Topical Cream is a New York-based non-profit, supporting the work of women and GNC individuals in contemporary art through public programming and digital publishing.

Brooklyn-based writer and entrepreneur Kiarrah L. Beverly speaks with artist Kiyan Williams about forging your own path, community, and Notes on Digging.

Kiarrah L. Beverly:  It was such a pleasure working with you at Recess in Brooklyn; I wanted to bring it back home and kick this off with a shout-out to Stephanye, Camillo, and Allison for connecting us. First and foremost: What are your pronouns? 

Kiyan Willams:  My gender pronouns are they, them, theirs, and she, her, hers. I am a multidisciplinary artist from Newark, New Jersey who works fluidly across sculpture, performance, video, and wall works.

How has the experience of growing up in Newark, New Jersey, and coming out as a non-binary artist helped you shape your creative process and relationship to the art world? 

Growing up in Newark, I had instilled in me a certain sense of courage and fearlessness, and that’s also related to being non-binary. But I grew up in a community where it wasn’t always the safest for me to be publicly queer and where there were no pre-existing models of who I could be in the world. I had to figure all of that out on my own. Part of that meant that I had to embrace the unknown and to not fear being a trailblazer. That also helped me forge a path as an artist because it gave me the courage to try new things, to experiment, to embrace ideas that were unfamiliar. All of that is still a part of my creative practice.

My work is a reflection of my world. It’s a reflection of my experiences, my challenges, my struggles.

You went to Stanford University in California, then came back to the east coast to complete your MFA at Columbia University in New York. How did those experiences differ for you? 

Let’s see. Well, I was very different. When I was an undergrad at Stanford, I was like a sponge. I was eighteen. I moved three-thousand miles across the country to a place that was completely new to me. And I would just learn so much about my life, about the world. I took classes in history. I took art classes. I took classes in race and gender studies. I wasn’t an art major. But all of my experiences in undergrad—both in terms of my academic learning and the opportunities I had to intern with and be mentored by other artists—ultimately helped me realize that working in performance and visual art could be a real profession. And after I finished undergrad, I decided to move back to the east coast, specifically to New York, in order to cultivate my creative practice as an artist. I wanted to cultivate my artistic practice around other Black, queer, and trans people, and for me, that community was in New York City.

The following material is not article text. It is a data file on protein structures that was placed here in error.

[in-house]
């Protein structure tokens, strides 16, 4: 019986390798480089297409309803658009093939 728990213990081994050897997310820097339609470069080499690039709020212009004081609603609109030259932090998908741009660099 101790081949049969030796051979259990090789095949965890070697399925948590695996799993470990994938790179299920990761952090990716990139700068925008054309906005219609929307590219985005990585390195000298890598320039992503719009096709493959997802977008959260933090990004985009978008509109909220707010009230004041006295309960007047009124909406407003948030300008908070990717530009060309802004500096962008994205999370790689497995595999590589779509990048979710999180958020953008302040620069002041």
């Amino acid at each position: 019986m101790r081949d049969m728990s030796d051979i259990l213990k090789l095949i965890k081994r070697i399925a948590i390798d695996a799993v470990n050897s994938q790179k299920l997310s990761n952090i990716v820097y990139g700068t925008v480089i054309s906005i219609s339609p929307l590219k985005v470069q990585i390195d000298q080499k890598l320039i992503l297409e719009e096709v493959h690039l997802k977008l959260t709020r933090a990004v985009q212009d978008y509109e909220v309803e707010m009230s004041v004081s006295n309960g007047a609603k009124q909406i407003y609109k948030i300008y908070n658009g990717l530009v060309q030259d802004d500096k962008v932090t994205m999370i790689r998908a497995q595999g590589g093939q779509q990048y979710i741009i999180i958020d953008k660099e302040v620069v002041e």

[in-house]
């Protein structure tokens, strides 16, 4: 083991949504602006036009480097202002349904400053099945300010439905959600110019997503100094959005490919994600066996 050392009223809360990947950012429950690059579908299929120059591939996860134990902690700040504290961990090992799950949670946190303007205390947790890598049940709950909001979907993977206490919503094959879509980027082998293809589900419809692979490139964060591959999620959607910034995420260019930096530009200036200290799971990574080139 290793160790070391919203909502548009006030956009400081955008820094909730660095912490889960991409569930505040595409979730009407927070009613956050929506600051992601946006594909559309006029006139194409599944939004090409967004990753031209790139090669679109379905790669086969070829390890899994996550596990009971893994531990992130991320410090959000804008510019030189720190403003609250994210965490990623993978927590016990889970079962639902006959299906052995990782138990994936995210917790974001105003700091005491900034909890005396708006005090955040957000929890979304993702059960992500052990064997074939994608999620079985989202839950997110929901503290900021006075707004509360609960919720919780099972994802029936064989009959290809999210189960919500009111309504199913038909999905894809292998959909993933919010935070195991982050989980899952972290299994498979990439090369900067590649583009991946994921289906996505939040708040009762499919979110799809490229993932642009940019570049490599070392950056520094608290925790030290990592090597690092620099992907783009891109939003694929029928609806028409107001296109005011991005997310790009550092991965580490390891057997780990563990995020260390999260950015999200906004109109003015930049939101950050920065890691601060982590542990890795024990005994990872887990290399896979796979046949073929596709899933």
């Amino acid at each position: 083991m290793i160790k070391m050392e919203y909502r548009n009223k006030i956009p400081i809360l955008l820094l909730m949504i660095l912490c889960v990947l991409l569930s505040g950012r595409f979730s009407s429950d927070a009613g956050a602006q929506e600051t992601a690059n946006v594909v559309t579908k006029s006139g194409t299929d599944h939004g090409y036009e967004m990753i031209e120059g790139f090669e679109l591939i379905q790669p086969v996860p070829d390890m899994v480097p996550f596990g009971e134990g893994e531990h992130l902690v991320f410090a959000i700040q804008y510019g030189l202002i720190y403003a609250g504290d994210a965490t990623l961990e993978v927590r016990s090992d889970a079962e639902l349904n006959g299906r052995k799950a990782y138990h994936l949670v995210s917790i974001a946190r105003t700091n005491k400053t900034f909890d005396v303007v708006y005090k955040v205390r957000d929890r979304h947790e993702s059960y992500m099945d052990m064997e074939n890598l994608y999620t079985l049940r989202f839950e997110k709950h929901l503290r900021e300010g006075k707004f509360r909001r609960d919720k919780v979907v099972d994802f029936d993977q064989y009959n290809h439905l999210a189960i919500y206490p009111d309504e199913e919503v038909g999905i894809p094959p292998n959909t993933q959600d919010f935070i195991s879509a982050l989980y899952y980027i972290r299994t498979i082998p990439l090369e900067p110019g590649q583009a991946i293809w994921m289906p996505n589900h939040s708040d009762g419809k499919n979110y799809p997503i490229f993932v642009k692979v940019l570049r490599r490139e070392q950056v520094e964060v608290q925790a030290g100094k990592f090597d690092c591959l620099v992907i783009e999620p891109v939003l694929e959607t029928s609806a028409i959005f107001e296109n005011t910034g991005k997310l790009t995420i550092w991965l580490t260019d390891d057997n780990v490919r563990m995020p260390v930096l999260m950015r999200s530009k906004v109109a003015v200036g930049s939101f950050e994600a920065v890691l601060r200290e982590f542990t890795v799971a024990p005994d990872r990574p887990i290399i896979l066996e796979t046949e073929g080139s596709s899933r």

You’ve stated in the past that you consider your ability to be yourself at all times to be one of your greatest accomplishments; as a Black non-binary artist, why is that important to the work that you do?

My work is a reflection of my world. It’s a reflection of my experiences, my challenges, my struggles. For me, practicing, self-determination, being able to exist in the world on my own terms, allows me to bring a certain type of authenticity to my work. It allows me to present my voice and my vision with clarity and with concision such that my point of view is my point of view and it’s unique, but it’s also unwavering. I’m not going to shift that because of external forces.

Your video Notes on Digging, which premiered at The Shed last year, has been described as “transforming your need to dig in and make art out of the earth into a ritual of care.” Can you talk a little about that piece? 

I created Notes on Digging when I was living in Richmond, Virginia. I had been doing a lot of research on the history of the slave trade in Richmond specifically. I was making Reaching Towards Warmer Suns,  a public art work to memorialize and commemorate the lives of enslaved Black people who were kidnapped and brought to Richmond, Virginia. During the process of making that public sculpture, the pandemic started. For most of that time, much of the world was in quarantine. I made that sculpture during quarantine and what it revealed to me was that being in nature and working with the earth was a way to work through the feelings of isolation that we were all experiencing. Also, working with earth, being in nature, going on hikes, and going on walks was a way for me to process both the recent trauma brought on by the COVID-19 pandemic and the historical and ongoing trauma that Black people in America experience.

KiyanWilliams, TopicalCream, Lyndsy Welgos.

Working with you at Recess on the project something else (Variations on Americana) was an amazing experience. Helping you fry the American flag for the piece “Flag Fry” was something I will never forget. You’ve shown me we can fry more than a pork chop. In a sense, I can say—I got down and dirty for my country. What was the concept behind frying the American flag and what was the message you wanted to convey?